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Originally posted by libertytoall
So we continue to scan the sky for planets which may be in a habitable zone from their respective stars but I'm going to use Kepler B as a volunteer for this scenario. Kepler B is 600 some odd light years from Earth and contains a planet in the habitable zone. My question is, what makes scientists think the only life that could exist in the universe is in this habitable zone? I would find it hard to believe in the vast universe we could deduce such a claim from studying 2 plants right next to each other(Earth/Mars) in the vastness of space. Either life should be everywhere or there is more to this puzzle then meets the eye.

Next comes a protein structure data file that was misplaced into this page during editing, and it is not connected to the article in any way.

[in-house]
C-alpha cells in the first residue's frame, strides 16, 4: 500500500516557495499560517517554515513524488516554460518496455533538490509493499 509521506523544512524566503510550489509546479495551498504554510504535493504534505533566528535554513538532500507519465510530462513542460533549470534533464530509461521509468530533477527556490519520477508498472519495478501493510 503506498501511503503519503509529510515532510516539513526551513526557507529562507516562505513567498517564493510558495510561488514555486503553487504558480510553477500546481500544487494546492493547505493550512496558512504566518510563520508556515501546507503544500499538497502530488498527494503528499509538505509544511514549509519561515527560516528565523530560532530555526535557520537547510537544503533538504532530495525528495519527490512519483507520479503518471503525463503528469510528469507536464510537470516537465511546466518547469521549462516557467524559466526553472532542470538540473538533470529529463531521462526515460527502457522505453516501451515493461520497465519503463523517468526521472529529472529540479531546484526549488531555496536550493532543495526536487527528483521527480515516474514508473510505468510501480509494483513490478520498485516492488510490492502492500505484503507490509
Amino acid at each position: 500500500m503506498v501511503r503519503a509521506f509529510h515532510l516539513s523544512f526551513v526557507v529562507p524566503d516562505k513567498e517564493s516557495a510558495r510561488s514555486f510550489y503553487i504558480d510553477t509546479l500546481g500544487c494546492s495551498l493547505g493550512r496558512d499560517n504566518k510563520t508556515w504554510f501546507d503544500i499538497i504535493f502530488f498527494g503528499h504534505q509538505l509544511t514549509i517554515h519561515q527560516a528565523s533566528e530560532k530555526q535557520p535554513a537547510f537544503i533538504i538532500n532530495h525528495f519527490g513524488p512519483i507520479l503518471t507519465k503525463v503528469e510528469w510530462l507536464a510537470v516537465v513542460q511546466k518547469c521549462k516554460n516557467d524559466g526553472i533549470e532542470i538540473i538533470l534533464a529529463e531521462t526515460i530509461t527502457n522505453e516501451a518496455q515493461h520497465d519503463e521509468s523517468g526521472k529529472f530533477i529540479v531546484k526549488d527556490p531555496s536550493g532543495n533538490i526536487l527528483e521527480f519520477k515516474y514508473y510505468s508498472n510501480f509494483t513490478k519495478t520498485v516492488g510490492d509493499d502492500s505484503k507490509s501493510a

Is it possible this habitable zone has more to do with location in the time continuum more than anything else? Our clocks are completely reliant on our suns clock. Earth's clock differs from Mars etc.. Perhaps other planets look lifeless to us simply because anything on it would be living in a different time.
If Kepler B's resonating frequency(possibly among other parameters) is identical to earth I feel that is the only way we could ever have contact.
Thoughts?edit on 14-3-2012 by libertytoall because: (no reason given)